14 Chapter 4 Combinational Components Page 4 of 8 E A 2 A A 0 E 0 E 0 E 0 E 0 E 0 E 0 E 0 Y 7 Y 6 Y 5 Y 4 Y 3 Y 2 Y Y 0 Figure 20. A 3-to-8 decoder implemented with seven -to-2 decoders -- A 3-to-8 decoder LIBRARY ieee; USE IEEE.std_logic_64.all; ENTITY Decoder IS PORT(E: IN std_logic; -- enable A: IN std_logic_vector(2 downto 0); -- 3 bit address Y: OUT std_logic_vector(7 downto 0)); -- data bus output END Decoder; ARCHITECTURE Behavioral OF Decoder IS PROCESS (E, A) IF (E = '0') THEN -- disabled Y <= (OTHERS => '0'); -- 8-bit vector of 0 ELSE CASE A IS -- enabled WHEN "000" => Y <= " "; WHEN "00" => Y <= " "; WHEN "00" => Y <= " "; WHEN "0" => Y <= " "; WHEN "00" => Y <= " "; WHEN "0" => Y <= " "; WHEN "0" => Y <= " "; WHEN "" => Y <= " "; END CASE; END IF; END PROCESS; END Behavioral; Figure 2. Behavioral VHDL code for a 3-to-8 decoder. 4.6 Encoder

15 Chapter 4 Combinational Components Page 5 of Comparator Quite often we need to compare two values for their arithmetic relationship (equal, greater, less than, etc.). A comparator is a circuit that compares two binar words and indicates whether the relationship is true or not. To compare whether a value is equal or not equal to a constant value, a simple AND gate can be used. For example, to compare a 4-bit variable x with the constant 3, the circuit in Figure 22 can be used. The AND gate outputs a when the input is equal to the value 3. The XOR and XNOR gates can be used for comparing for inequalit and equalit respectivel between two values. The XOR gate outputs a when the two input values are different. A 4-bit inequalit comparator is shown in Figure 22. The circuit outputs a if x To compare for the greater or less than relationships, we can construct a truth table and build the circuit from it. For example, to compare whether a 3-bit value x is less than five, we get the following truth table. The circuit is shown in Figure 22. x 2 x x 0 F ( < 5 ) x 3 x 2 x x 0 x 3 3 x 2 x 2 x x 0 2 x F F x 0 0 Figure 22. Simple comparators for x = 3; x ; x < 5. F Instead of constructing a comparator for a fixed number of bits for the input values, we can construct an iterative circuit b constructing a -bit slice comparator and then dais chaining them together for as man bits as is needed. The -bit slice comparator will have, in addition to the two operand bits x i and i, a p i bit that keeps track of whether all the previous bit pairs compared so far are true or not for that particular relationship. The circuit outputs a if p i = and the relationship is true for the current bit pair x i and i. Figure 23 shows a -bit slice comparator for equalit. If the current bit pair x i and i are equal, the XNOR gate will output a. Hence, p i+ = if the current bit pair is equal and the previous bit pair p i =. To obtain a 4-bit iterative equalit comparator, we connect four -bit equalit comparators in series as shown in Figure 23. The initial p 0 bit is set to a. Thus, if all four bit-pairs are equal, then the last bit, p 4 will be a, otherwise, p 4 will be a 0. x i i EQ x 3 3 x 2 2 x x 0 0 p pi i+ Figure 23. Iterative comparators: -bit slice for x i = i ; 4-bit x =. p 4 EQ p 3 EQ p 2 EQ p EQ p 0 ''

16 Chapter 4 Combinational Components Page 6 of Shifter / Rotator The shifter and the rotator are used for shifting bits in a binar word one position either to the left or to the right. The difference between the shifter and the rotator is in how the end bits are shifted in or out. The six different operations for the shifter / rotator are summarized in Figure 24. For each bit position, a multiplexer is used to move a bit from either the left or right to the current bit position. The size of the multiplexer will determine the number of operations that can be implemented. For example, we can use a 4-to- mux to implement the four operations as specified b the table in Figure 25. Two select lines, S and S 0, are needed to select between the four different operations. For a 4-bit operand, we will need to use four 4-to- muxes as shown in Figure 25. How the inputs to the muxes are connected will depend on the given operations. In the example, when S = S 0 = 0, we want to pass the bit straight through without shifting, i.e. we want the value for in i to pass to out i. Given S = S 0 = 0, d 0 of the mux is selected, hence, in i is connected to d 0 of mux i which outputs to out i. For S = 0 and S 0 =, we want to shift left, i.e. we want the value for in i to pass to out i+. With S = 0 and S 0 =, d of the mux is selected, hence, in i is connected to d of mux i+ which outputs to out i+. For this selection, we also want to shift in a bit, so d of mux 0 is connected directl to a. The behavioral VHDL code for an 8-bit shifter / rotator having the functions as defined in Figure 25 is shown in Figure 26. Operation Comment Example Shift left with 0 Shift bits to the left one position. The leftmost bit is discarded and the rightmost bit is filled with a Shift left with Shift right with 0 Shift right with Rotate left Rotate right Same as above except that the rightmost bit is filled with a. Shift bits to the right one position. The rightmost bit is discarded and the leftmost bit is filled with a 0. Same as above except that the leftmost bit is filled with a. Shift bits to the left one position. The leftmost bit is moved to the rightmost bit position. Shift bits to the right one position. The rightmost bit is moved to the leftmost bit position Figure 24. Shifter and rotator operations.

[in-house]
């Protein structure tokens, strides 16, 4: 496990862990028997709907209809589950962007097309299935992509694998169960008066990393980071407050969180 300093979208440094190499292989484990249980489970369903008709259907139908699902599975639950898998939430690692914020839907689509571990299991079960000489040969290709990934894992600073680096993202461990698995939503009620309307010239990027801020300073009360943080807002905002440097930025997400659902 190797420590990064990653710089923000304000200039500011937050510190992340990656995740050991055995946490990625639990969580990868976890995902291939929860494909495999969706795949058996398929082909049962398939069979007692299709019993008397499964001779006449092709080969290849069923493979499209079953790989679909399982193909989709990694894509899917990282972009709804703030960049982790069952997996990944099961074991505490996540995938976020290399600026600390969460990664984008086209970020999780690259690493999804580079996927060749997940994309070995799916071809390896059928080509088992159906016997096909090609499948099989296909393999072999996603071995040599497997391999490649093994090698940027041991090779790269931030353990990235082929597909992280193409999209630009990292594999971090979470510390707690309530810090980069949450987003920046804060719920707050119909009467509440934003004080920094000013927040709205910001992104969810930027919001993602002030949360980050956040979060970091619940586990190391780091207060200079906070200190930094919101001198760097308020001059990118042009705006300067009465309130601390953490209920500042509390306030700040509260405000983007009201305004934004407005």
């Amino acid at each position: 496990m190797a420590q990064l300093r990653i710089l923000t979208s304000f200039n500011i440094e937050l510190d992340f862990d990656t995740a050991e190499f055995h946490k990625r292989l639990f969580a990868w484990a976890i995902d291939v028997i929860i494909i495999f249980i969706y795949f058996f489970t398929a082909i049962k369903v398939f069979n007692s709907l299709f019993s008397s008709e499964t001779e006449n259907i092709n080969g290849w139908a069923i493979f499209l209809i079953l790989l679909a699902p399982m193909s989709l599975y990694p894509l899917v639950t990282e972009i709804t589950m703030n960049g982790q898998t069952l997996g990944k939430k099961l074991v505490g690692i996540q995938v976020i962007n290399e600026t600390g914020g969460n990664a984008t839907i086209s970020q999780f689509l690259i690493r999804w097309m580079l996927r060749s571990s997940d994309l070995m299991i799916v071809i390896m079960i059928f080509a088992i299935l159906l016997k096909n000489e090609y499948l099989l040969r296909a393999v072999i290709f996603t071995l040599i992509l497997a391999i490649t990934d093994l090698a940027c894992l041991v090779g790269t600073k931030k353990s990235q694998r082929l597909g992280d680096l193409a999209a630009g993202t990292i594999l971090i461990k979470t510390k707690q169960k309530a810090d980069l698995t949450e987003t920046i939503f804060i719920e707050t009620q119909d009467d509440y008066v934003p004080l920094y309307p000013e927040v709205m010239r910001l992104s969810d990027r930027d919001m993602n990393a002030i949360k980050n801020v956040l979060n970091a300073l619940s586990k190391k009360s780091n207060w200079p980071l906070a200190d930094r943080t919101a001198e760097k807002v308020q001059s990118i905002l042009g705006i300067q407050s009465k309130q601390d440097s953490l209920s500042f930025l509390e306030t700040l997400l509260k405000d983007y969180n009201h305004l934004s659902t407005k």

17 Chapter 4 Combinational Components Page 7 of 8 S S 0 Operation 0 0 Pass through 0 Shift left with 0 Shift right with 0 Rotate right '0' 3 s s0 in 3 in 2 in in mux 3 3 s s0 2 0 mux 2 3 s s0 2 0 mux 3 s s0 2 0 mux 0 '' S S 0 out 3 out 2 out out 0 S S 0 in 3 in 2 in in 0 4-bit shifter/rotator out 3 out 2 out out 0 Figure 25. A 4-bit shifter / rotator: operation table; circuit; logic smbol. LIBRARY ieee; USE ieee.std_logic_64.all; USE ieee.std_logic_unsigned.all; ENTITY shifter IS PORT (SHSel: IN std_logic_vector( downto 0); -- select for operations input: IN std_logic_vector(7 downto 0); -- input output: OUT std_logic_vector(7 downto 0)); -- output END shifter; ARCHITECTURE Behavior OF shifter IS process(shsel, input) begin CASE SHSel IS WHEN "00" => -- pass through output <= input; WHEN "0" => -- shift left with output <= input(6 downto 0) & ''; WHEN "0" => -- shift right with 0 output <= '0' & input(7 downto ); WHEN "" => -- rotate right output <= input(0) & input(7 downto ); END CASE; END PROCESS; END Behavior; Figure 26. Behavioral VHDL code for an 8-bit shifter / rotator having the operations as defined in Figure 25.

18 Chapter 4 Combinational Components Page 8 of Multiplier 4.0 Using ROMs to Implement Boolean Functions 4. Using PLAs to Implement Boolean Functions